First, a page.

Kōrero: Museums

New Zealand has one of the highest numbers of museums per capita in the world. Some, such as Te Papa, are large, high-tech world-leading institutions, while many are local, regional museums staffed by enthusiastic volunteers.

He kōrero nā Conal McCarthy
Te āhua nui: Interactive display, Toitū Otago Settlers Museum

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Museums in New Zealand culture

Museums began as places which collected and displayed artefacts. Museums have changed over time to reflect the society around them, combining education and entertainment.

New Zealand has a high number of museums for its population – in 2013 there was one museum for every 9,500 people. Most of them are small local museums staffed by volunteers. The biggest in New Zealand is the Museum of New Zealand Te Papa Tongarewa – usually called Te Papa – the national museum in Wellington.

The foundation years, 1850 to 1900

The first four major museums were founded in Auckland, Wellington, Christchurch and Dunedin in the 1850s and 1860s. They all focused on natural history, particularly geology. Some also had Māori artefacts, including meeting houses and canoes. Museums were usually quite cluttered as they tended to put all of their collections on display.

Ethnology, research and building projects, 1900 to 1945

In the early 20th century museums became more interested in Māori culture and ethnology. Research and public education became more important.

In the 1920s and 1930s more museums were built. The Auckland War Memorial Museum and the Dominion Museum in Wellington both moved to new buildings.

Museums expand and diversify, 1945 to 1990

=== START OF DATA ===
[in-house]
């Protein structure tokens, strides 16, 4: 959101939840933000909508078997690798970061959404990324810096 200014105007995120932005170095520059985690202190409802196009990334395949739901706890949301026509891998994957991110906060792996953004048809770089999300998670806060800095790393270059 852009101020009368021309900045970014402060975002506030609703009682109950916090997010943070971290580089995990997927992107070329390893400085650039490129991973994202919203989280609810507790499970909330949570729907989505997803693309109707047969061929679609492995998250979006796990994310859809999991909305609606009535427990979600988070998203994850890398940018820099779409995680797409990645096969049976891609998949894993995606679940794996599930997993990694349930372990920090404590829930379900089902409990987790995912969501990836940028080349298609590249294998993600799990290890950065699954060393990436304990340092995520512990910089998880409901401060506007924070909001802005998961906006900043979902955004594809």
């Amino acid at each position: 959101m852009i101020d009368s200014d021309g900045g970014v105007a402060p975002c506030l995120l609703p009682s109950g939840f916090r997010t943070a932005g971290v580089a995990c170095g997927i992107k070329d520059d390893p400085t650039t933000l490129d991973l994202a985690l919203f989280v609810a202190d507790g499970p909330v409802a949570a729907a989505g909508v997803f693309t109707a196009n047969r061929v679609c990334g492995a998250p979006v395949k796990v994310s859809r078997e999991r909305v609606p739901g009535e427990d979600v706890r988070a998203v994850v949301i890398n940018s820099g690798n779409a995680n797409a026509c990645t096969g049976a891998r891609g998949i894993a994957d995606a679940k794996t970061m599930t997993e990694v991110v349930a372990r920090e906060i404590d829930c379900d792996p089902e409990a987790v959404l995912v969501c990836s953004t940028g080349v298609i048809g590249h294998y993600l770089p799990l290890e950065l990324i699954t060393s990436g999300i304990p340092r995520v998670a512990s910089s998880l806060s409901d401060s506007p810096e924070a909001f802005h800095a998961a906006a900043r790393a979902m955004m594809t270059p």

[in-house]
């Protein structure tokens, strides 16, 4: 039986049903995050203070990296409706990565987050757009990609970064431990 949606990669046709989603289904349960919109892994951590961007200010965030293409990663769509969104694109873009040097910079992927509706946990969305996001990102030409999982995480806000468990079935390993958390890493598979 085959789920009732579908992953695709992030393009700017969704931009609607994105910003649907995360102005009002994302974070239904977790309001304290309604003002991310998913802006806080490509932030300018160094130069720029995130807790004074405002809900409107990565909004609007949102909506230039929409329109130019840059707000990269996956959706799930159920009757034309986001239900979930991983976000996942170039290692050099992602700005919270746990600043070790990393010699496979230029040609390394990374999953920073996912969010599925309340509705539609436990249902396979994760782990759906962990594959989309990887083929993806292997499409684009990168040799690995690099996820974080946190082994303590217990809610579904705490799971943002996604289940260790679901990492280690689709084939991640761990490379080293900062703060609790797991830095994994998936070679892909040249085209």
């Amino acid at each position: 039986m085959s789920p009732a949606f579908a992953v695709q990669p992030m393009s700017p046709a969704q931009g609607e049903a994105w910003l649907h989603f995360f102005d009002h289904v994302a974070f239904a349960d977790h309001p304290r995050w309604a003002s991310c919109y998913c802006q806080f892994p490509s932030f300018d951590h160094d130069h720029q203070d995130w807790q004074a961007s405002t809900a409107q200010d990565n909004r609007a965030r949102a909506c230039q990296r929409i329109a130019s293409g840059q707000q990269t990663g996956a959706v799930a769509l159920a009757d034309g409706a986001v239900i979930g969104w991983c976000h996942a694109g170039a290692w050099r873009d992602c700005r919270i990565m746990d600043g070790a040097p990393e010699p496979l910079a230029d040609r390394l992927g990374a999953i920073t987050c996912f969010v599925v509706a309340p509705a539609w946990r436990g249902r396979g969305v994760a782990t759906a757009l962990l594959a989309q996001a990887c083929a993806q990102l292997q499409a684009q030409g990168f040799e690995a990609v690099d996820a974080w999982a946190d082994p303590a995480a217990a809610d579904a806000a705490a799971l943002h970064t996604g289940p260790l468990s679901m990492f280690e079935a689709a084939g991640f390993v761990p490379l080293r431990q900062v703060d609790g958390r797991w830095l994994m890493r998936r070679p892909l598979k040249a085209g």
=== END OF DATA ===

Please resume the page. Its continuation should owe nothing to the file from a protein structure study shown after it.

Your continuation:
After the Second World War, following international trends, more museums opened. They often had a specific purpose, for example transport museums or heritage parks. Staff of larger museums became more specialised and highly trained. However, many small museums were still run by volunteers.

Museums began to focus more on New Zealand history – the history of European settlers in the country had previously not usually been considered worthy of study.

In the 1980s, after the Te Māori exhibition of Māori art toured the United States, there was more Māori involvement in how Māori material and culture was treated in museums.

New museums for the new century, 1990 to the 2000s

In the 1990s and 2000s many museums opened, including the Museum of New Zealand Te Papa Tongarewa (Te Papa) in Wellington, Puke Ariki in New Plymouth and Aratoi in Masterton. Many were often also art galleries, archives, libraries or tourist information centres.

There are courses in museum studies at Auckland, Massey and Victoria universities. Museums Aotearoa is the professional organisation for museum staff.

Me pēnei te tohu i te whārangi:

Conal McCarthy, 'Museums', Te Ara - the Encyclopedia of New Zealand, http://www.TeAra.govt.nz/mi/museums (accessed 25 July 2024)

He kōrero nā Conal McCarthy, i tāngia i te 22 o Oketopa 2014